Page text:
Things are getting weird in the world of interest rates.
Don't panic – your bank isn't about to start charging you interest to hold your money.
Things aren't that weird yet.
And it's definitely not planning to pay you to take out a mortgage.
While negative interest rates (or the possibility of them) are pushing down the cost of borrowing, the action so far is mostly at the wholesale and institutional level.
Yes, there's that one bank in Denmark offering homebuyers mortgages at negative 0.5 per cent, but that's not likely to be replicated in New Zealand.
The Danish retail mortgage system is unique and highly complex. We'll come back to that.
For most of us, just wrapping our heads around the basics of negative rates – and the other arcane monetary policy tools now on the Reserve Bank's radar - is going to be hard enough.
We're headed down the rabbit hole, right?
With about one quarter of global bonds (US$17 trillion worth) now providing negative returns, we're through the looking glass and into the upside-down world.
It's been a great narrative for headline writers: roll up for the magical, mystery monetary policy tour.
If I was hoping to hitch a ride on that bus, Reserve Bank governor Adrian Orr is not having a bar of it.
"Zero is no magic number," says Orr.
Negative interest rates have been operating just fine around the world - as well as other forms of monetary policy easing, he says.
Japan, Orr points out, has been in this territory for much of the past 20 years.
The otherwise colourful Reserve Bank governor sees negative rates in black and white - as a clear and relatively straightforward extension of traditional monetary policy.
We need to stop thinking this stuff is weird and put it in context of the world we live in now, Orr says.
He believes New Zealanders need to shift their mindset from the inflation fighting mentality that dominated through the 1970s, 80s and 90s.
"Central banks were given a clear goal and the independence to achieve it," he says of that era. "And we succeeded … we're now in a low nominal world. And people are not used to that."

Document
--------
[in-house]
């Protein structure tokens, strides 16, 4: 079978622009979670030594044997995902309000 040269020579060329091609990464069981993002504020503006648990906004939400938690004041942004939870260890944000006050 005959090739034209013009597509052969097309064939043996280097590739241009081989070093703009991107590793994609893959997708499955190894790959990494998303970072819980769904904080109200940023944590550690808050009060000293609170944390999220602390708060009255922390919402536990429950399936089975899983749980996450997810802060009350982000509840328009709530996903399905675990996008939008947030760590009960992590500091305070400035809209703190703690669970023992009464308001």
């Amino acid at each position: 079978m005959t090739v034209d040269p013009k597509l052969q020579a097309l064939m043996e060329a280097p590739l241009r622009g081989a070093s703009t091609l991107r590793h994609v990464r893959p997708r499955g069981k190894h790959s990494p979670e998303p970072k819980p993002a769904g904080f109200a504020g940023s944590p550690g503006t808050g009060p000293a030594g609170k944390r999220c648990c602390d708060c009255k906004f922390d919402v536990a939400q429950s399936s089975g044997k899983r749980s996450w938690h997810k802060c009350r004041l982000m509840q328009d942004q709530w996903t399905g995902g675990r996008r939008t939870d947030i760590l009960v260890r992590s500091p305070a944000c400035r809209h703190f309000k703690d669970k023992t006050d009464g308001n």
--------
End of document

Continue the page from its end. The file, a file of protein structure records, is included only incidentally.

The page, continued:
In other words, all that has really happened is that several per cent of inflation has been removed from the equations.
In real terms, investors should be no better or worse off at a 1 per cent cash rate than they were at an 8 per cent cash rate. What might have looked like better rates of return were always being undermined by inflation eating away at a saver's principal.
"With negative interest rates, the idea is that it's no different," Orr says. "All you are doing is changing the shape of the yield curve; you still are incentivising people to either spend now or save now, relative to the future."
In a "low nominal world" like we have now, it just means the neutral cash rate is much lower, which means that when central banks need to stimulate the economy, then the actual rates will go much lower than we are used to, Orr says.
"And at times you might go through zero. And people get a bit confused about that."
Of course, the whole conversation is based on the assumption - on current projections - that New Zealand won't be going negative, Orr adds.
But: "if that's where the world goes then we're part of that."
The language coming out of the Reserve Bank (RBNZ) since this month's double rate cut suggests that Orr and his team have done their homework on this stuff.
Like theoretical mathematicians, they are comfortable looking along the series of numbers on a yield curve without seeing any special roadblock or barrier at zero.
But that's not easy for the rest of us to visualise.
We live in a physical world where the buck stops with hard cash.
"He's right, it is just a number," says BNZ interest rates strategist Nick Smyth about Orr's take on "zero".
"In principle, if you're a central bank and zero wasn't a magic number, that would be great. You could just keep on cutting until you got to your inflation target.
"But I think that the difference in the real world is that people can hold cash at zero and people just inherently don't like the thought of negative interest rates. It just doesn't sit right."
Smyth now sees negative rates in New Zealand as "almost a done deal".
Even if there is no major crisis, the economy appears to be slowing and consistently undershooting RBNZ forecasts.
There's a risk, he says, that negative rates could cause some unintended side-effects, "maybe some behavioural response that standard economic models might not necessarily expect."